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Best of British – Top British films of the last 25 years

Mike Leigh's Naked

Mike Leigh's Naked (ooh matron!)

My response to today’s Observer Film Magazine list of ‘The Best British Films 1984-2009′

My 15 favourite home-grown films of the last quarter century (in no particular order) are:

  • In Bruges [not in The Observer list, made by FilmFour, a cracking script by Martin McDonagh]
  • 24 Hour Party People [I'm not a huge fan of Steve Coogan but he's brilliant in this #24 of 25]
  • Venus [Peter O'Toole and Leslie Phillips make a great double act, not in The Observer list]
  • The Remains of the Day [deeply moving performances by Anthony Hopkins and Emma Thompson, not in The Observer list]
  • A Room with a View [perfectly executed film of its type, not in The Observer list]
  • Naked [the fruit of David Thewlis' creativity #14]
  • The Hours [Nicole Kidman shines among a host of brilliant actresses, not in The Observer list]
  • The Constant Gardener [another powerful Ralph Fiennes performance, not in The Observer list]
  • Last Resort [Pawel Pawlikowski bursts onto the British scene, not in The Observer list]
  • Hunger [a bold, fresh artist's film from (the other) Steve McQueen but not an arty one #16]
  • Chaplin [captures something of the greatest film-maker of all time, not in The Observer list]
  • Secrets & Lies [a culmination of Mike Leigh's approach #3]
  • In the Name of the Father [powerful acting spearheaded by Daniel Day-Lewis, not in The Observer list]
  • A Month in the Country [a gentle, bucolic one - not in The Observer list]
  • Defence of the Realm [a top-class thriller shot by Roger Deakins, not in The Observer list]
  • The Commitments [energised by the powerful lungs of Andrew Strong, not in The Observer list]

Bubbling under: Borat, Howard’s End, High Hopes, Shadowlands, Johnny English, East is East, The Bounty, Son of Rambow, Billy Elliot

venusI enjoyed flicking through the pages of today’s Observer Film Magazine, The Nation’s Choice, focused on contemporary British cinema as I supped my Cullen Skink outside a pub on the Shore of Leith, winding down from the manic activity of the Edinburgh Television Festival, said soup surely worthy of sitting alongside Tarmac and Lino as a GSI (Great Scottish Invention). [It would have been fun to check out the online discussion the mag urges us to visit but after ten minutes searching for it on The Guardian/Observer site I gave up.]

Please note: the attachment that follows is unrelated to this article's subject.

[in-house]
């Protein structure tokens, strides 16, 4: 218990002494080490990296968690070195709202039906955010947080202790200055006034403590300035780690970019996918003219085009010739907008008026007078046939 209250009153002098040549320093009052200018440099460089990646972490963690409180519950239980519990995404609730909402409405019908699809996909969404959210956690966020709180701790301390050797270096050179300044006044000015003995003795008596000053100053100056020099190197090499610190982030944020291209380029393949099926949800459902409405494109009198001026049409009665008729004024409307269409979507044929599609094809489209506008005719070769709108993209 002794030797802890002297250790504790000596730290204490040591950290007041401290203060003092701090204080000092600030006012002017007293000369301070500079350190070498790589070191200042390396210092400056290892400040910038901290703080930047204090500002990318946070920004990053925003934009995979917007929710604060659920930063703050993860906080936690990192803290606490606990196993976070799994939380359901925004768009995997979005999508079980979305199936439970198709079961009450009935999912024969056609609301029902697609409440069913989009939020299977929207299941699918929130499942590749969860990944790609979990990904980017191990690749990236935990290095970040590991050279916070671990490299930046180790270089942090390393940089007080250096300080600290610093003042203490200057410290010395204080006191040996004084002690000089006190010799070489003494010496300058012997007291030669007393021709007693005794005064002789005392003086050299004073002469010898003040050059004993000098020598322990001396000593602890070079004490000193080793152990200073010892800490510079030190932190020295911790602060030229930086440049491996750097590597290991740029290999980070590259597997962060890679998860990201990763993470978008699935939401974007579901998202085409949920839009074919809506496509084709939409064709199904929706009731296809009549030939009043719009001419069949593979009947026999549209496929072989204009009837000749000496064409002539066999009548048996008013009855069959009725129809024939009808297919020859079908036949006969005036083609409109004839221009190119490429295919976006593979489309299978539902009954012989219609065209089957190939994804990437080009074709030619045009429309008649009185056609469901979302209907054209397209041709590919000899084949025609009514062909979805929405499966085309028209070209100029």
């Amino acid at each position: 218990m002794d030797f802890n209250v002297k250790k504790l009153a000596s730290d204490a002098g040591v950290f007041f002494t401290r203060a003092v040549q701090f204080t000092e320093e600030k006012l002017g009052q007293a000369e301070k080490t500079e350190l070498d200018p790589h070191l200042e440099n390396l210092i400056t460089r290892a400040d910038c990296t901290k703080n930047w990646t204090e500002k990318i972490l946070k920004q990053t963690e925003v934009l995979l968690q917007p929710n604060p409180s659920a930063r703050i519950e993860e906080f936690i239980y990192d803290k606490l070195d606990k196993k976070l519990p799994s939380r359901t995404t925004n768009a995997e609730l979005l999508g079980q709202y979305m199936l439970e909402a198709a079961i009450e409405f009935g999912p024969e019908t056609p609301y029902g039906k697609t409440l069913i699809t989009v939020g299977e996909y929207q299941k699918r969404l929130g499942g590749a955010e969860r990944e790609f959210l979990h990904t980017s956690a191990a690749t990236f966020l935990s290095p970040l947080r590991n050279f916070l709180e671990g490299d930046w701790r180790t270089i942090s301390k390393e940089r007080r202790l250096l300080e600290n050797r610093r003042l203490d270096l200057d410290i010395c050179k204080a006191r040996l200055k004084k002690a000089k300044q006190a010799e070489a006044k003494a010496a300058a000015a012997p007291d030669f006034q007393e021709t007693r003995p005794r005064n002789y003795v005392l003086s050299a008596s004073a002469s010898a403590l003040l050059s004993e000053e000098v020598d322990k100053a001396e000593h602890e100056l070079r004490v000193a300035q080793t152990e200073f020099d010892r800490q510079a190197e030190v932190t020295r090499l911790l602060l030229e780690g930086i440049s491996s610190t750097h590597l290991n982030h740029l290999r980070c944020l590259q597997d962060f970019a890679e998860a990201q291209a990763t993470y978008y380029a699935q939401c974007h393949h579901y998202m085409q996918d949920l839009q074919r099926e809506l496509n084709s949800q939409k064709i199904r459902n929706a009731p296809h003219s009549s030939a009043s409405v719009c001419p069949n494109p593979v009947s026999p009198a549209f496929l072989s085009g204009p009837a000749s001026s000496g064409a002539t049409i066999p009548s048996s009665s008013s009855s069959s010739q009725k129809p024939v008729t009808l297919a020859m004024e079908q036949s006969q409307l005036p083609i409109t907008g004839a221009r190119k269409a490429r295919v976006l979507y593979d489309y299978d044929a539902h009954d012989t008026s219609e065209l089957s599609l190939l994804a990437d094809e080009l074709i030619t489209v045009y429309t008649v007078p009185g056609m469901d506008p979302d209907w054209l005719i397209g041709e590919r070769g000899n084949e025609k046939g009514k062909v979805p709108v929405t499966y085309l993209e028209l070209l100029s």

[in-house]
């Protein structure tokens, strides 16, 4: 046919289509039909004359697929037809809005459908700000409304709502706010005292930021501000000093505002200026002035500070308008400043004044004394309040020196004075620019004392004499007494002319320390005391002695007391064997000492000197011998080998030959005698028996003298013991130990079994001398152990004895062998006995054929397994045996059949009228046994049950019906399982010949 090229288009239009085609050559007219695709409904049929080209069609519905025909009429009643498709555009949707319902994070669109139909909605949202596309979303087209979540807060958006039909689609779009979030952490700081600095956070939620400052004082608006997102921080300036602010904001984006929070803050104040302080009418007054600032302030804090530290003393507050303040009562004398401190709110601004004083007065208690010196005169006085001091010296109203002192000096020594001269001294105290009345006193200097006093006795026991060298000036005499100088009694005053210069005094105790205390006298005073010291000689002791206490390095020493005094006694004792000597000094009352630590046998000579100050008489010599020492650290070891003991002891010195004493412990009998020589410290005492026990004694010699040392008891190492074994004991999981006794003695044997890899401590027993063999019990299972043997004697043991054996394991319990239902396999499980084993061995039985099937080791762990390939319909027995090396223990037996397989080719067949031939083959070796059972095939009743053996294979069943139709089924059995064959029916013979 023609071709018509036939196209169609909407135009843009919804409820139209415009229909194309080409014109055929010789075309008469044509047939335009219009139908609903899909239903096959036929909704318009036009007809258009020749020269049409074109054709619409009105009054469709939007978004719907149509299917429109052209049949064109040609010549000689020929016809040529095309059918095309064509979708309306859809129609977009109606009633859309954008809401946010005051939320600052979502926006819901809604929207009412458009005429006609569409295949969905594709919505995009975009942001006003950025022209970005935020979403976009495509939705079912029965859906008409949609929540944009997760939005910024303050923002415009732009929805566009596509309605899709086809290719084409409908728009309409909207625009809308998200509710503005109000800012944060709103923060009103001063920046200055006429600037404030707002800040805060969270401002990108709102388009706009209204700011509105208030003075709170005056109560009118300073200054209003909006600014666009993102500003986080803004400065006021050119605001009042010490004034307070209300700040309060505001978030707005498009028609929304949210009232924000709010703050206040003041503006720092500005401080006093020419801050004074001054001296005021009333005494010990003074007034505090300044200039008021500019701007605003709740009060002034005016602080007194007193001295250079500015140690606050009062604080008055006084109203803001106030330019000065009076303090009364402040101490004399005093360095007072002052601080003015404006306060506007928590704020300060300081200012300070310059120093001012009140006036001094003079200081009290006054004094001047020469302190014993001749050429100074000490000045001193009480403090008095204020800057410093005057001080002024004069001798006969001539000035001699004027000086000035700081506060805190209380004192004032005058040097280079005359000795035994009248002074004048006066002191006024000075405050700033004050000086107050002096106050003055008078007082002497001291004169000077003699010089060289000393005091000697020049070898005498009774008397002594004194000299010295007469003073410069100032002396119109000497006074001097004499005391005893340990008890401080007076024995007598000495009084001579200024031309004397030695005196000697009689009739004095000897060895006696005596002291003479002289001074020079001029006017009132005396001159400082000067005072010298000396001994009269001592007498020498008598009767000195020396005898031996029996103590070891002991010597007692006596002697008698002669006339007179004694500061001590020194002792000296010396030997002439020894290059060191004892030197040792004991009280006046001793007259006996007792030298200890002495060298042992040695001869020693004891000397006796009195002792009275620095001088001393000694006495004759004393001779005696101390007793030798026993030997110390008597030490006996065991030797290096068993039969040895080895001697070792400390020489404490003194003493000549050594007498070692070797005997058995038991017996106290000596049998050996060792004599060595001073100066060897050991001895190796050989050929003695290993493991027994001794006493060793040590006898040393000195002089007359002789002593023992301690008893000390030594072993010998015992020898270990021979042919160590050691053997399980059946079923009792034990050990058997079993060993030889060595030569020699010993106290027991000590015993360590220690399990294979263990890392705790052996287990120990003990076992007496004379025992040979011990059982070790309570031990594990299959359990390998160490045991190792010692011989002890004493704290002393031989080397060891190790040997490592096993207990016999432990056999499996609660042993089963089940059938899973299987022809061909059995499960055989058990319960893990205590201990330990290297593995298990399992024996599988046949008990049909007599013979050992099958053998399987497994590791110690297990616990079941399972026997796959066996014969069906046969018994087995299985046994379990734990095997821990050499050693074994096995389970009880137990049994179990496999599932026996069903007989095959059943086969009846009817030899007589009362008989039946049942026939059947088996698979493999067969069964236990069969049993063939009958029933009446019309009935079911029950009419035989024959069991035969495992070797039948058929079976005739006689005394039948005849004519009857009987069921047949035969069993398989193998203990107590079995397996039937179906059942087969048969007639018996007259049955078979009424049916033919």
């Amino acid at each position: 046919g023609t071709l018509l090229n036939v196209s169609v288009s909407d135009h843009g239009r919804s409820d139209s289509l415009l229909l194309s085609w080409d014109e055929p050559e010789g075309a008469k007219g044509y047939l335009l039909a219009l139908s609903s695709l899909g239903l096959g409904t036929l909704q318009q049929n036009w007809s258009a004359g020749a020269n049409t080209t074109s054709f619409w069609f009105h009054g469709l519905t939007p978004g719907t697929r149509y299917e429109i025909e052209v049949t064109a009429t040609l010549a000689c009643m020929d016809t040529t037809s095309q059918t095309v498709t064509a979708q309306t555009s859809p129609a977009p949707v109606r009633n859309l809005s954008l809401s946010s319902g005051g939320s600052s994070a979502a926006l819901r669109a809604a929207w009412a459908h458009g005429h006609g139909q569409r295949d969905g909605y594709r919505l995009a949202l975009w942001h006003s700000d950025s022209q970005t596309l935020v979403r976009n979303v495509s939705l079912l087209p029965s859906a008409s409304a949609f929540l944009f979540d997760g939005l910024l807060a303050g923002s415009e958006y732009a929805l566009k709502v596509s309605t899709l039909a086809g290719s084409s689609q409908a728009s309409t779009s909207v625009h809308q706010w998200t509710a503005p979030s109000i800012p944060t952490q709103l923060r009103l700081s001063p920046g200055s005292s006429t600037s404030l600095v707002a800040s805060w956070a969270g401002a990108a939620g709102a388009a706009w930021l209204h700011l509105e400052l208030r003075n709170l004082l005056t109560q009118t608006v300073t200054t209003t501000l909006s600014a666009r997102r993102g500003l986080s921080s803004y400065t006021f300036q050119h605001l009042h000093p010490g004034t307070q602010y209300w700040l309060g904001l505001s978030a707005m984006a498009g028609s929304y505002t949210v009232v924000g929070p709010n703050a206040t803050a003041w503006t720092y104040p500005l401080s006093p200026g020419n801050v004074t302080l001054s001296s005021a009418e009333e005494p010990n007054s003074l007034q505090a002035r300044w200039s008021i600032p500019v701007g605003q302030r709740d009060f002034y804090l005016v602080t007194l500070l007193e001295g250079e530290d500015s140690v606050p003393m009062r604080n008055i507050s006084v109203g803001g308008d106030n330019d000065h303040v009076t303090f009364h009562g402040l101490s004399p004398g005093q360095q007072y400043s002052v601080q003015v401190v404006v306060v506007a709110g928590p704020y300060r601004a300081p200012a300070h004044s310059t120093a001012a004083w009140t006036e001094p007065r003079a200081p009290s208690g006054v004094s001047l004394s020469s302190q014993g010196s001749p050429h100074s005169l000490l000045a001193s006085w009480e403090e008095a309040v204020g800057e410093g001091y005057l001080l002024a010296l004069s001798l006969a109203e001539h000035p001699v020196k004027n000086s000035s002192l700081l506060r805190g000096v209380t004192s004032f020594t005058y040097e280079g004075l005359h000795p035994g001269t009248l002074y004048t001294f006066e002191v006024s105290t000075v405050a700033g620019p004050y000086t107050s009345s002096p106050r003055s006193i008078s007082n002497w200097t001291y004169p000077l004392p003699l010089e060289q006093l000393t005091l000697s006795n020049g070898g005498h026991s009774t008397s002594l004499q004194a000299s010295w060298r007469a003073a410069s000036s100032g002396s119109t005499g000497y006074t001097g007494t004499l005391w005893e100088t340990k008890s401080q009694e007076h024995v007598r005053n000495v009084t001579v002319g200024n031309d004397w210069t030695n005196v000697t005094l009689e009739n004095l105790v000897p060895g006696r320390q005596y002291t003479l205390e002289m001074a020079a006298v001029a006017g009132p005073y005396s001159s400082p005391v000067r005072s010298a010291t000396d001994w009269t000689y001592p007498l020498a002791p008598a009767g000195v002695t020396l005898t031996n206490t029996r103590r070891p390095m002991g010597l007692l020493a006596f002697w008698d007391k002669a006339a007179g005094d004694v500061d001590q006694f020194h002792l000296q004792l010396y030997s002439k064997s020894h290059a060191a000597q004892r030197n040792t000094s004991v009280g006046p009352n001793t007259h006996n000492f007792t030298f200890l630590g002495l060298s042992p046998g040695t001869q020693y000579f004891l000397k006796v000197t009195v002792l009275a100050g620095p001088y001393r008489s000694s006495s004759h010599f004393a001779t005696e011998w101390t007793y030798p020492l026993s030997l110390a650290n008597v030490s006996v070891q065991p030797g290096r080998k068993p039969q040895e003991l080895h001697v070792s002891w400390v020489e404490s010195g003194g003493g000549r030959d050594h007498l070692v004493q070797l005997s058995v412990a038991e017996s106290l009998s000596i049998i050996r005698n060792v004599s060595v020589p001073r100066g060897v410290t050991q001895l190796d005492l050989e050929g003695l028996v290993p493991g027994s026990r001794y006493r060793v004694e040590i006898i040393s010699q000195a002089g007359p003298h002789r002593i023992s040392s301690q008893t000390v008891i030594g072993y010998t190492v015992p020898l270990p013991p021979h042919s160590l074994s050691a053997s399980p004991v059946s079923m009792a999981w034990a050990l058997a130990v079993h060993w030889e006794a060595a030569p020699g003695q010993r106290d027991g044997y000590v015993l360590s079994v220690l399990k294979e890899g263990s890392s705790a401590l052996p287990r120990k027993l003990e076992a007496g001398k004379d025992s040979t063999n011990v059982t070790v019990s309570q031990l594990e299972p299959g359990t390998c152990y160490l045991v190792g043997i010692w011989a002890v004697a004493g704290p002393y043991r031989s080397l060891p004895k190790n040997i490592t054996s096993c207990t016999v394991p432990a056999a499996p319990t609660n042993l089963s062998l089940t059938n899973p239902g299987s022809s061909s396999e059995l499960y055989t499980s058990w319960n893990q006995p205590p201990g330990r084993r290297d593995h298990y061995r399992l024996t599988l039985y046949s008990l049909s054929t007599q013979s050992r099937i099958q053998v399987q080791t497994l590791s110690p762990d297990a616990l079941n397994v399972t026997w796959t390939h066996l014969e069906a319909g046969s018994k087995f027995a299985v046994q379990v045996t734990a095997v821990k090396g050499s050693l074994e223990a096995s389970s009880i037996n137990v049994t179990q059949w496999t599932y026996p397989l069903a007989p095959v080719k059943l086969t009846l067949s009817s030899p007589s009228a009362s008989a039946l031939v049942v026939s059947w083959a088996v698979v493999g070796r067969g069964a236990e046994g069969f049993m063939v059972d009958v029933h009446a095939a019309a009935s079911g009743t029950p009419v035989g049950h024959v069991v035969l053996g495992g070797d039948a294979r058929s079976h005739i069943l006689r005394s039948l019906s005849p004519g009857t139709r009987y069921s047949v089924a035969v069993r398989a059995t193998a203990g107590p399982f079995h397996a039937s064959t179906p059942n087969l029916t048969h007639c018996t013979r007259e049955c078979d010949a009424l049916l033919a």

Leafing through I realised this has been a fairly significant part of my life over the years, despite being more focused on telly – from the photo of my old flat-mate Emer McCourt alongside #21, Ken Loach’s Riff-Raff, to Loach’s producer Rebecca O’Brien who sat at the table I hosted at the TV BAFTAs a couple of years ago; from Mike Leigh who I met at Dick Pope‘s around the time my first son was born (the same son who three years later slammed a heavy glass door onto the renowned director in a Crouch End shop) to Dick himself, one of my first bosses at Solus, who shot #3 Secrets and Lies (and much of Leigh’s oeuvre besides); from Ben Gibson, Director of the London Film School, with whom I was involved trying to set up a South African film/tv scholarship to Ewen Bremner, featured in both #1 Trainspotting and #14 the marvellous Naked, who I met when he was making a training film early in his career (written by John Mole and, unbeknownst to the casual viewer, based on Beowolf).

Beyond this punctuation of connections though is the steady presence of Channel 4, FilmFour, More 4, Britdoc (the Channel 4 British Documentary Film Foundation) – in particular, my esteemed colleague Tessa Ross whose fingerprints are on so many of the films (from Billy Elliot to #9 Slumdog Millionaire), dubbed recently the Mother of British Film-making. Choose Life is engraved on the glass doors of Channel 4′s Glasgow office in recognition of the Channel’s role in bringing the landmark movie that is Trainspotting to life. #11 Touching the Void was commissioned out of Peter Dale’s More4. #16 Hunger was patiently nurtured by my much missed colleague Jan Younghusband in Channel 4 Arts (her ex-husband Peter Chelsom made Hear My Song, which starred my friend Adrian Dunbar and whose script crossed my desk at Solus (and still sits in my bookcase) on its way to Roger Deakins, another of my bosses at Solus – the kind of thing which links the Channel 4 nexus and my pre-C4 web of experiences). The next generation is represented by Mat Whitecross, whose film Moving to Mars is being broadcast on More4 in November and was part-financed by Britdoc, run with flair by former C4 fellow Commissioning Editor Jess Search. I haven’t worked it out exactly but I’d say well over 30% of the Top 25 has FilmFour/Channel 4  input. Stephen Frears’ big break with #5 My Beautiful Launderette. From #17 Shane Meadow’s This is England to #10 Four Weddings and a Funeral, the full gamut. What an incredible record and a significant contribution to the last quarter century of British cinema.

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